Electrical Battery Discharging, 92 Lx 5.0

Discussion in 'Fox 5.0 Mustang Tech' started by KW_Pilot, Oct 9, 2013.

  1. My battery is discharging to the point where I need to start the car every few days. I just bought the quick disconnect from Late Model Resto and disconnected the negative for 6 days while on vacation. The car started but the battery light remained on for about 20 minutes after starting, showing it's still having a good amount of drain even disconnected. The battery is brand new and is a AutoCraft Gold series from Advance.

    Anyone have any ideas?
     
  2. Typically it is something draining the battery. Small things like glove box or courtesy lights are often the culprits. If you have an aftermarket stereo or alarm system, it is also suspect.

    The ideal method is to disconnect the negative terminal, and connect a Digital Multimeter (DVM) between the negative terminal on the battery and the negative cable. Set the DVM on a low current scale of 2-5 amps if it doesn't auto range. Watch the current draw, and then start pulling out fuses. When you see a sudden drop in the current, that circuit is the likely culprit. Note that the computer, radio & clock will draw less than 1/10 amp to keep the settings alive.

    Using the negative side prevents nasty accidents like shorting the wrench to ground while disconnecting the battery cable. Electrically, the test will work with either positive or negative battery cable.
     
  3. Thanks man, I'll give it a try this weekend.
     
  4. Just to add one item to jrichker's list of common culprits that can drive you nuts is the under hood light, the switch fails in the "on" position.
     
  5. And if you have ANY aftermarket lighting or stereo equipment, you need to check the wiring and relays for those, because they may not be running through the factory fuse block, and doing amp-drop testing pulling fuses won't find the culprit.
     
  6. Just wondering if you ever found the culprit I'm dealing with a similar problem on my 92
     
  7. Earlier this year I had that and it turned out my hatch was just slightly ajar and my "trunk" light was on. I rarely open my hatch, and after about one week of my battery dying "for no reason" I asked myself what was different than before. I then remembered I got something out of my trunk the week before and voila! problem solved. Hopefully yours is this easy.
     

  8. I'm still on the search for my electrical issue. For now, I just ensure I start the car every few days.
     
  9. A new battery drained with the negative cable removed from the battery terminal? Only possibilities: battery is bad, alternator is not charging it fully.
     
    Grabbin' Asphalt likes this.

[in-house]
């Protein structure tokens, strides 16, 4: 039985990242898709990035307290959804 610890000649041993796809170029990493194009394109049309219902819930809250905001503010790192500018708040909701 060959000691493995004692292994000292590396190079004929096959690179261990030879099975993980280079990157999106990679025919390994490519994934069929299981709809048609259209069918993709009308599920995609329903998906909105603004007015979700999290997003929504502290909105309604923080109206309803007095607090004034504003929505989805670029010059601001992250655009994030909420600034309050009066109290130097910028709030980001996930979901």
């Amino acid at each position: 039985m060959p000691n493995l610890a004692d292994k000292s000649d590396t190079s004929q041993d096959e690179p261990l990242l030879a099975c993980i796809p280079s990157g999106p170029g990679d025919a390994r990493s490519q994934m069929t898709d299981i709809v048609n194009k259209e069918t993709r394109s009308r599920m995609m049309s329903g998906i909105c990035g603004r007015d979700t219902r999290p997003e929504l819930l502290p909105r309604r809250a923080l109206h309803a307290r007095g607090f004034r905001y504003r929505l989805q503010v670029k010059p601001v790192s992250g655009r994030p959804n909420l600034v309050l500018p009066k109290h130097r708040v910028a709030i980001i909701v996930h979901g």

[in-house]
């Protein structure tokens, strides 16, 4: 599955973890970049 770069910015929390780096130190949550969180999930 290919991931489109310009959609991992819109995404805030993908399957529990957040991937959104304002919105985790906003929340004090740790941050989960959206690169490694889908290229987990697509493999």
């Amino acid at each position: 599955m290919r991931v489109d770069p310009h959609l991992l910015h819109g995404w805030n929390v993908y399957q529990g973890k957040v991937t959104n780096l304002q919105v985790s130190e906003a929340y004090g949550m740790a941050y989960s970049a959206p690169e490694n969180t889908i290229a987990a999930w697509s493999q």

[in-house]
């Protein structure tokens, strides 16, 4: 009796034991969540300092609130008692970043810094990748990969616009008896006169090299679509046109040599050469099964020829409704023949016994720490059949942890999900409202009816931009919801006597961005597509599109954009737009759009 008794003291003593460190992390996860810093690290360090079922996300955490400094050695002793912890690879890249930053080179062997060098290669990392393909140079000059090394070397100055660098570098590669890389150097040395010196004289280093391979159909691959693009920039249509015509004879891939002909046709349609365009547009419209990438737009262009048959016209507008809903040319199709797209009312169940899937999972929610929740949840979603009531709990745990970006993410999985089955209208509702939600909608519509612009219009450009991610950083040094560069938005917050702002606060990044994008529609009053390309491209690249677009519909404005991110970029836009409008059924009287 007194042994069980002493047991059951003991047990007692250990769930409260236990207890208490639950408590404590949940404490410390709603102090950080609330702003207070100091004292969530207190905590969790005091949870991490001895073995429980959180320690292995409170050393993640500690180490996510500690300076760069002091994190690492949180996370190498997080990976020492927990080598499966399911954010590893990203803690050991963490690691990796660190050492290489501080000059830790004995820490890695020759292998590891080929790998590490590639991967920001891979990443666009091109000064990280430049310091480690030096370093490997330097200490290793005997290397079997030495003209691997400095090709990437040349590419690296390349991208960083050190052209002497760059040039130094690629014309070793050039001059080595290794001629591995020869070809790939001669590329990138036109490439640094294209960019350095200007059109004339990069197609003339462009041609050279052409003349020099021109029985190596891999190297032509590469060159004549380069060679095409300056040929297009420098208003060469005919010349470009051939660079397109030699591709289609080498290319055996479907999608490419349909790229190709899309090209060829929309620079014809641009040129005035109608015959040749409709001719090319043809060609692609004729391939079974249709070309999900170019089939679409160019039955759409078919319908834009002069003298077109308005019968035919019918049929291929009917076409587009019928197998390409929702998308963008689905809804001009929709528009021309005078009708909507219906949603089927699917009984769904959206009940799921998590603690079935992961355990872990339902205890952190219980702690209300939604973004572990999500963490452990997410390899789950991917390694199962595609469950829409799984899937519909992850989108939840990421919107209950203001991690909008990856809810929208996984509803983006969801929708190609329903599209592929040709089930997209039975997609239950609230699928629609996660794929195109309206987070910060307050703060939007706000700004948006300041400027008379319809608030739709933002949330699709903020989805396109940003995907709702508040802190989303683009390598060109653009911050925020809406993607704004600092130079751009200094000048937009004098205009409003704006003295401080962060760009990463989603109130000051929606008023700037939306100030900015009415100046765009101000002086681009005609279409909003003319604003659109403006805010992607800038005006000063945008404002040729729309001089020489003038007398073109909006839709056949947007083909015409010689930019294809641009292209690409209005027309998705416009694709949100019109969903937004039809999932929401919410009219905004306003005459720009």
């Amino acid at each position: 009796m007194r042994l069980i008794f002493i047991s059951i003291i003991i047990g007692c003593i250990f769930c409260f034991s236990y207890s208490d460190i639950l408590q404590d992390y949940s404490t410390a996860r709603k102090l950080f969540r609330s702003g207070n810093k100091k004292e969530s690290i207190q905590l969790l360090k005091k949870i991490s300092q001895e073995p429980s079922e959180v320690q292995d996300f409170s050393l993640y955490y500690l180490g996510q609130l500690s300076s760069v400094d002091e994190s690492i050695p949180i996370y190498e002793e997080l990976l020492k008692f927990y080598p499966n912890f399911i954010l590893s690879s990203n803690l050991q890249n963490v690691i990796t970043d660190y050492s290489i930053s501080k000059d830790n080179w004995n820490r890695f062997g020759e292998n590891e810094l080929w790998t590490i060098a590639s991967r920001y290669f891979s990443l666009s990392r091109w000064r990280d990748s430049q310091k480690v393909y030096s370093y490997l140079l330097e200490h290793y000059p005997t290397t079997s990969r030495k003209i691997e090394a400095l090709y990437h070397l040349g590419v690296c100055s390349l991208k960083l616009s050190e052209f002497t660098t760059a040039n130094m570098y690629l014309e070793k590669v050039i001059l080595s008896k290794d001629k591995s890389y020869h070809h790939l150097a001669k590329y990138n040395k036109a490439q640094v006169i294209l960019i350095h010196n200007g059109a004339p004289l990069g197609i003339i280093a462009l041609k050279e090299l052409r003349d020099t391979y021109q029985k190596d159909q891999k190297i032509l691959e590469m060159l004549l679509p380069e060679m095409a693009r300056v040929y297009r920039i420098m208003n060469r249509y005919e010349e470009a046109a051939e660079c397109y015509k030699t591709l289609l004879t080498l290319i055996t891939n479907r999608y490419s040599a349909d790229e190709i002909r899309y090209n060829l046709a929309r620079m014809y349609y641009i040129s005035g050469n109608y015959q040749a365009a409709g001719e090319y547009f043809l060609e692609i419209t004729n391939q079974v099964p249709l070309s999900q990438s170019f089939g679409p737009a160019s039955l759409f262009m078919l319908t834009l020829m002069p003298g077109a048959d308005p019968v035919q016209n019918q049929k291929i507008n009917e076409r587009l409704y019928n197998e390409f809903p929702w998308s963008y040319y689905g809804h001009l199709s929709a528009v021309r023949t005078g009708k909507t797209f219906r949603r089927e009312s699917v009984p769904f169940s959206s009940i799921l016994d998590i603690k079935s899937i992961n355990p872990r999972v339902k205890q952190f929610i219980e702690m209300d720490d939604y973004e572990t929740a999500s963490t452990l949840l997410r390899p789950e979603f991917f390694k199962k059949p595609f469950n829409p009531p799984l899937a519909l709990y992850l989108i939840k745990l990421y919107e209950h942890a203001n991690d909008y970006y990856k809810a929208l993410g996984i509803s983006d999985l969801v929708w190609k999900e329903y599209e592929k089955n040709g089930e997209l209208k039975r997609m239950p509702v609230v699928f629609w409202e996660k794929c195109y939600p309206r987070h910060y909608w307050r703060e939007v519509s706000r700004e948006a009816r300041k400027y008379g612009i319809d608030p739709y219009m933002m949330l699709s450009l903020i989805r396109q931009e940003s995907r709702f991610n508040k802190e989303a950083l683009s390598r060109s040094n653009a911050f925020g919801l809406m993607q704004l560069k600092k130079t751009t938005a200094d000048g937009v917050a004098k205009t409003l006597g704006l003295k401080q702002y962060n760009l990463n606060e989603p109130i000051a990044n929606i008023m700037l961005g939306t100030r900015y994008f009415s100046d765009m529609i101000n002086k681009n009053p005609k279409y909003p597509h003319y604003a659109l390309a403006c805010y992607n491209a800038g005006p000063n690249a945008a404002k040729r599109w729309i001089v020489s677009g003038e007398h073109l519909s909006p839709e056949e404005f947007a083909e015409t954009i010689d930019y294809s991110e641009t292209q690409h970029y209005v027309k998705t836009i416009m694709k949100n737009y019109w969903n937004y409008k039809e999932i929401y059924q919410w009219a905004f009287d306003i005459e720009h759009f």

10. I would take the car over to a Super Wal-Mart that has a Tire Lube Express or Autozone and let them hook a tester up to the battery. It will test your Battery, Alternator, and Starter. If the battery is bad it will say bad cell. If the alternator is bad, it will more than likely be an open diode inside the alternator. If your disconnecting the NEG battery cable and its still draining then it has to be the battery. Just cause things are new doesnt always mean they are good. If your leaving it connected then jrichker gave some really good advice.
     
  11. Just wanted to update since I found my parasitic battery drain, only took a few days after dealing with it for several years. I used a test light between the positive lead and the positive terminal on the battery and began pulling fuses until the light went out. The culprit was a 15 amp fuse that was stuck in "spot 7 spare" once I pulled it out the light went out problem solved. I couldn't have done it without suggestions from this site.
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  12. the dreaded spare fuse ;)
     
  13. I have a similar problem. My car some times sits for a week or longer before I get time to take it out. I know I dident fix the problem but I found a way that the battery wouldent drain. When ever I park my car for longer than a day I pull my inline fuse under the hood that powers my amps. Whenever I have time I try to track it down using a voltmeter. I hate tracking down electrical problems
     
  14. You have already found the source of your problem. The amplifiers are wired into circuit that does not turn power off when you turn the ignition switch off. They may have tied the amplifier internal on/off circuit to the same continuous DC power circuit that supplies power to the amplifier when it is being used. Not all amplifiers have this internal power control feature. Some amplifiers may require that the main amp power run through a high current relay that turns on when the ignition switch is in the Accessory or Run position.